My new Victorian book Captain Amberton’s Inherited Bride is set on the North Yorkshire Moors around Whitby, one of my favourite places in the world. It’s where my characters live and where my hero Lance, a retired army captain, owns an ironworks, partly inspired by these ruins of an old blast furnace located, weirdly enough, at the side of a carpark in Grosmont, North Yorkshire.
According to local legend, ironstone (the Pecten seam) was discovered here in 1835 during the digging of the 130-yard railway tunnel that connected the Esk Valley to the Vale of Goathland.
At the time, Grosmont was essentially a farm next to the ruins of a 13th Century Priory. Three years later, there were three ironworks in the local area, producing 70,000 tons of iron ore per year. All of this development led to a dramatic population boom so that by 1870, Grosmont was home to 1700 people, compared to around 300 today.
By the late 1800s, however, steel was being made from cheaper, but superior imports and the industry and population gradually declined. A large number of iron workers emigrated to the US (the village draper even became an emigration agent) and the blast furnaces that had run day and night for almost 30 years gradually went out. The last mines and works finally closed in 1915. It is, however, still possible to see traces of iron ore, as well as a large number of fossils, in the banks of the Musk Esk today.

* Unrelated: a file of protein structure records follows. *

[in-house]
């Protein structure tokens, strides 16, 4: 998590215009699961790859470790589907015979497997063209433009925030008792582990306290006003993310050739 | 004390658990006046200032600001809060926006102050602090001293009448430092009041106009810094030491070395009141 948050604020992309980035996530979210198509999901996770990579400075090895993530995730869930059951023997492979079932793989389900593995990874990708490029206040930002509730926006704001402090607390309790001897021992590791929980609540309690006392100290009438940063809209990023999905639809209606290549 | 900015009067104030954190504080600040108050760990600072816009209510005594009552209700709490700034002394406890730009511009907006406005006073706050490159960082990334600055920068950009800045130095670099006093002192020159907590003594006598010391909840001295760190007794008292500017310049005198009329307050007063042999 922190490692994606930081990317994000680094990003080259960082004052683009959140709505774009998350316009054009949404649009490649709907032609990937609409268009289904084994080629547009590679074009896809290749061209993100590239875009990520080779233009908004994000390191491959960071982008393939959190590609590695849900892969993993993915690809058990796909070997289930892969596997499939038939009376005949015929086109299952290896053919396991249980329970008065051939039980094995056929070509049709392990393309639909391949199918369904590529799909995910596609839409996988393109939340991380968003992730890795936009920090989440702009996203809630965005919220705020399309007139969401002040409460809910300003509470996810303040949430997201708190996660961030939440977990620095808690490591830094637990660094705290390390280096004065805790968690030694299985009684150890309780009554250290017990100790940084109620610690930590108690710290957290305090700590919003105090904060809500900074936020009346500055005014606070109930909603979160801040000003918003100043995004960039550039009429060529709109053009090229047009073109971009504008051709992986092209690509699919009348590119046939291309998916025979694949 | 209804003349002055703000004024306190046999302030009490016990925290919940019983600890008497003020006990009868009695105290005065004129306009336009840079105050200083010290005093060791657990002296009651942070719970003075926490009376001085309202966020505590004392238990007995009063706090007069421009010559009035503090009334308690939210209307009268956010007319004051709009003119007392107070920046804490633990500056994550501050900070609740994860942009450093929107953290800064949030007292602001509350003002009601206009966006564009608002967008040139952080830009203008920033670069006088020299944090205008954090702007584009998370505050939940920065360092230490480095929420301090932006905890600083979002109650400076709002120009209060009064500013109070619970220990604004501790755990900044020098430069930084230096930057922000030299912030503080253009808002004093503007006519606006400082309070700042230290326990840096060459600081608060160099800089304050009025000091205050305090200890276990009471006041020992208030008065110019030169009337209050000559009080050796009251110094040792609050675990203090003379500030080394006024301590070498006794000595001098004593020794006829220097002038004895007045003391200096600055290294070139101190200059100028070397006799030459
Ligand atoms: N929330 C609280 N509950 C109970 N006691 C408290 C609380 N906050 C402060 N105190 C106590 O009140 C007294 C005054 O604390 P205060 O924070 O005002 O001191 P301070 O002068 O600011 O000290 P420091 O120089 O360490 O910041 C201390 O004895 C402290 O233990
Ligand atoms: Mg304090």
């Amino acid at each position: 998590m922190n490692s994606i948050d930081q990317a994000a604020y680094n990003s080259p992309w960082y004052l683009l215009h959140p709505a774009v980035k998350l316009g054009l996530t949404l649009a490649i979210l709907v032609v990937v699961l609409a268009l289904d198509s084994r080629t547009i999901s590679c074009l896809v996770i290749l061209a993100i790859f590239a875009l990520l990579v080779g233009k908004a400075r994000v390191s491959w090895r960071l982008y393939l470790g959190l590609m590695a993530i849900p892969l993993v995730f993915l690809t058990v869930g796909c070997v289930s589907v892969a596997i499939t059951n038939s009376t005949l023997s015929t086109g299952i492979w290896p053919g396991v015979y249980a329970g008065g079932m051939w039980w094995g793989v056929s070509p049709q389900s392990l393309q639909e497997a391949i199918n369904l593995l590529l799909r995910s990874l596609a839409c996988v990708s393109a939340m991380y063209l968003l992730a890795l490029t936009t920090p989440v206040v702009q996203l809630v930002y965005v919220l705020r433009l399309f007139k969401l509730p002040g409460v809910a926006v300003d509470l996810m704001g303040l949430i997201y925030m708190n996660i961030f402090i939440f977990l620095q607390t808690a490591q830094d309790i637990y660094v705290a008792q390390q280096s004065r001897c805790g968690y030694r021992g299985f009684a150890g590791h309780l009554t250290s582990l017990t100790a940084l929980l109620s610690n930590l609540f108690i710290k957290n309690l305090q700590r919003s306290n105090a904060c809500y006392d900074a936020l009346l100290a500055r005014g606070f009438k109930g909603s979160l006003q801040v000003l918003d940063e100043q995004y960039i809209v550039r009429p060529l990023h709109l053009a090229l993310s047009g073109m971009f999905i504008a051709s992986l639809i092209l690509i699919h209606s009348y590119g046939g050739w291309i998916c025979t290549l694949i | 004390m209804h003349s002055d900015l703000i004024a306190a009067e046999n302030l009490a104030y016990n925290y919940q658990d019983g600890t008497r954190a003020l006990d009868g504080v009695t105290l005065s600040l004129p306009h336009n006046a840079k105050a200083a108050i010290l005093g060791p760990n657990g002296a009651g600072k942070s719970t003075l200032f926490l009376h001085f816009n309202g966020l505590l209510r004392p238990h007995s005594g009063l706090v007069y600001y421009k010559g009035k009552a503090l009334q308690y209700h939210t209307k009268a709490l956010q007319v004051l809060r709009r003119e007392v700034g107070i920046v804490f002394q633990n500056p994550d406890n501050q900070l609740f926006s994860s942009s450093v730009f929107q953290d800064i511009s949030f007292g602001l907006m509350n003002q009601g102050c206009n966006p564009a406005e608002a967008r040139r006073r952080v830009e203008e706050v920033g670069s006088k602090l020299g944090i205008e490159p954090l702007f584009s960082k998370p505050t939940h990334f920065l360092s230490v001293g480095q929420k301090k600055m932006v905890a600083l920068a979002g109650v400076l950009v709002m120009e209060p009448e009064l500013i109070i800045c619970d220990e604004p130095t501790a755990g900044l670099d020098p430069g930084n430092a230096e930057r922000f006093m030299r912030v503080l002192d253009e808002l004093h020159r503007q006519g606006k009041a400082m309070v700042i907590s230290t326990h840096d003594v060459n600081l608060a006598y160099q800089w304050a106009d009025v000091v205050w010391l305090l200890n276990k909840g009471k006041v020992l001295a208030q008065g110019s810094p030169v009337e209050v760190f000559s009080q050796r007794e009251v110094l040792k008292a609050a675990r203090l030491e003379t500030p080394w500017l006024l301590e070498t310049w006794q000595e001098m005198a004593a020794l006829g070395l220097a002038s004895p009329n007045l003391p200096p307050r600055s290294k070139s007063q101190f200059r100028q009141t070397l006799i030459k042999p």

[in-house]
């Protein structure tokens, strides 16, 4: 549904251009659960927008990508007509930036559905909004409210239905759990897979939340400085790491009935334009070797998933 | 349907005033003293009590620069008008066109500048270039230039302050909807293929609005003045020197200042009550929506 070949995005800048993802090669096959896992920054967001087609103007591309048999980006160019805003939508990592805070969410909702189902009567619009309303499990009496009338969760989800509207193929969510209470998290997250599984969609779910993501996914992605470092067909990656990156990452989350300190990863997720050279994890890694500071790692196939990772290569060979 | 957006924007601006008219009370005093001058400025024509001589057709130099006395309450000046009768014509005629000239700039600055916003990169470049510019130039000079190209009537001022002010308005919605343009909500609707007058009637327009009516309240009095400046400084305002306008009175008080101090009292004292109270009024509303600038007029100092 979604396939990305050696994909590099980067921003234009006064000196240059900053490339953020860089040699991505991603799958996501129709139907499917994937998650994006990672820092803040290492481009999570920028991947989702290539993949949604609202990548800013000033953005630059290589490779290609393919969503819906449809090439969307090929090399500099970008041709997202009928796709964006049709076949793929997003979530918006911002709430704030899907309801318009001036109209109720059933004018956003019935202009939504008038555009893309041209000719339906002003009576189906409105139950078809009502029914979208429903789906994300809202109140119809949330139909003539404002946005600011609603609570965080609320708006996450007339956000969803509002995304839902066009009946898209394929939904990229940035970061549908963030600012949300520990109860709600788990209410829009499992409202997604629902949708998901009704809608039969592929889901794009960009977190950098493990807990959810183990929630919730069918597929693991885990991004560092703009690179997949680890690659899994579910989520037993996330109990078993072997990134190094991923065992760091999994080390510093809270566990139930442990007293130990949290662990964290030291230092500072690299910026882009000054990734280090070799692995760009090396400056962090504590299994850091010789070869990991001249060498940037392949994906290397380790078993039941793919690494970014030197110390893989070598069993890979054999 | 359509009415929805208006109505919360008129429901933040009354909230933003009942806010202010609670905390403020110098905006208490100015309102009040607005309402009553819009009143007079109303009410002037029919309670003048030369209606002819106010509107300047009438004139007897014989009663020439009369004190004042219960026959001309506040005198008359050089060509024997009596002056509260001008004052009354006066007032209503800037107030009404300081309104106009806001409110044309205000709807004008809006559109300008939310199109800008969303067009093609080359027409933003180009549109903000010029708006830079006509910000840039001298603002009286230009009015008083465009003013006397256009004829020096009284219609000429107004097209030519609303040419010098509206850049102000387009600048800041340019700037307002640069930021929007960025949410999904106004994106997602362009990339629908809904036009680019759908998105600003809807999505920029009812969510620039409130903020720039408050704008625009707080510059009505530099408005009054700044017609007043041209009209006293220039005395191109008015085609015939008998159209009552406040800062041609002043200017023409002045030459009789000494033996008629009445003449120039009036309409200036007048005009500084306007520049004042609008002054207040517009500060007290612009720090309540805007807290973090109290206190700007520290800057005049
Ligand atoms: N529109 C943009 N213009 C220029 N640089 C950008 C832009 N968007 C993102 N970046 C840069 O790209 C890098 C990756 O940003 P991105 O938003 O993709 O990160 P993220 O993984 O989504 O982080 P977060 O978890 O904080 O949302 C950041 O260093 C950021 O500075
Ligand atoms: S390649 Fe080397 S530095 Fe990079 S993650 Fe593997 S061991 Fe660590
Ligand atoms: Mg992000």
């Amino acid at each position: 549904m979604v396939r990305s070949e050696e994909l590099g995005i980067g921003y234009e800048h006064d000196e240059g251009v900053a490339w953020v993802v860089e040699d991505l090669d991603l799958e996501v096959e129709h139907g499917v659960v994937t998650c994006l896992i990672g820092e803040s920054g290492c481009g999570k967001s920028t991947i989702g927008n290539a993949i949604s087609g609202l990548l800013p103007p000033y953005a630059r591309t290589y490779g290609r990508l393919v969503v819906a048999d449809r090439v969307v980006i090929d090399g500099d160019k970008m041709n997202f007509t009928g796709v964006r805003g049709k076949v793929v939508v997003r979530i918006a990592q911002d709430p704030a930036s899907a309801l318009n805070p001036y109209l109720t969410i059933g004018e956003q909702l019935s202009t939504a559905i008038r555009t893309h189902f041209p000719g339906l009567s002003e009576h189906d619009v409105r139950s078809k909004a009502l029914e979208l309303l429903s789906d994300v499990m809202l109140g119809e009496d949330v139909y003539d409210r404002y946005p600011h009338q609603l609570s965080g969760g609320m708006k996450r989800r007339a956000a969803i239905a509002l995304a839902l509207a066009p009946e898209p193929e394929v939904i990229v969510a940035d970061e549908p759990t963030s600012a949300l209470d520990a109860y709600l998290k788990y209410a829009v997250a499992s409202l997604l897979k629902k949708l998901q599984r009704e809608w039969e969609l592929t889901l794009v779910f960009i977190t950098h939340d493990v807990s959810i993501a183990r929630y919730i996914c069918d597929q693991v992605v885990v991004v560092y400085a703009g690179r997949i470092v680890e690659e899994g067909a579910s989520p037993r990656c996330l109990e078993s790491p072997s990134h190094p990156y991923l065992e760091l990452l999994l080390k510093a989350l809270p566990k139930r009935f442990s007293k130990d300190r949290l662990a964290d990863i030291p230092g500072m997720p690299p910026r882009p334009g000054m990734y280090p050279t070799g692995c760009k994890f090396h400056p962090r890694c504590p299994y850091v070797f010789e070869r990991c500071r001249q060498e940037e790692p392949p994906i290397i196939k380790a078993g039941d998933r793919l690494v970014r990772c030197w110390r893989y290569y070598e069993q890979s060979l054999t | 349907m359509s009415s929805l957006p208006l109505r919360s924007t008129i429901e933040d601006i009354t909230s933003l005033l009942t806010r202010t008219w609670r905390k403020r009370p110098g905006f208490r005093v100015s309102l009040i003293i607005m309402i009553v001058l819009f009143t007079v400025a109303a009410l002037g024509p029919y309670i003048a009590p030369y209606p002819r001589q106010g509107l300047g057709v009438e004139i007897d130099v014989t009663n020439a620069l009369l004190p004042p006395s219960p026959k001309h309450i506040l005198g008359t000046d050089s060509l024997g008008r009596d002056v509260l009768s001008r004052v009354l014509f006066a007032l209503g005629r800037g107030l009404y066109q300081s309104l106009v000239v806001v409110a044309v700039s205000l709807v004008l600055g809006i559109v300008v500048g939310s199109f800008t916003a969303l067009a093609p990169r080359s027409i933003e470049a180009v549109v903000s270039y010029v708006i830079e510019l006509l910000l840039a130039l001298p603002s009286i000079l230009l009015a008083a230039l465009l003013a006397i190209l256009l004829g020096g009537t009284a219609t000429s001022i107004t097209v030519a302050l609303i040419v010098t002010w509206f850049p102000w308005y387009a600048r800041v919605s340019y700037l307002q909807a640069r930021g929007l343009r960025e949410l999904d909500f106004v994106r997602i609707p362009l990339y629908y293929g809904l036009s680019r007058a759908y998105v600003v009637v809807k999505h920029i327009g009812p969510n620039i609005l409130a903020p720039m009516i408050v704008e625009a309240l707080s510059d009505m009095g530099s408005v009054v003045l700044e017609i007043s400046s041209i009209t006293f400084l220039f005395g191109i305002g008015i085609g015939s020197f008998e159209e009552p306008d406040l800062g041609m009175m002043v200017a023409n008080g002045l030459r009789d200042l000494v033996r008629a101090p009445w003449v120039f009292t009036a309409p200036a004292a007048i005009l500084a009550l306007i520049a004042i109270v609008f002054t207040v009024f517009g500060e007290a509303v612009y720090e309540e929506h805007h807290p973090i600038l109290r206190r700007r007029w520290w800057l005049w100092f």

The area around Grosmont is part of the North Yorkshire Moors, which became a National Park in 1952, and remains an area of outstanding natural beauty (even on, and sometimes especially on rainy days). But my story’s not all about ironworks, bad weather and gorse-covered moorland. In fact, it’s not about iron or gorse at all. It’s basically a love story with ironworks and snowstorm included.
(Thanks to The Rail Trail: North Yorkshire Moors National Trust booklet for additional information).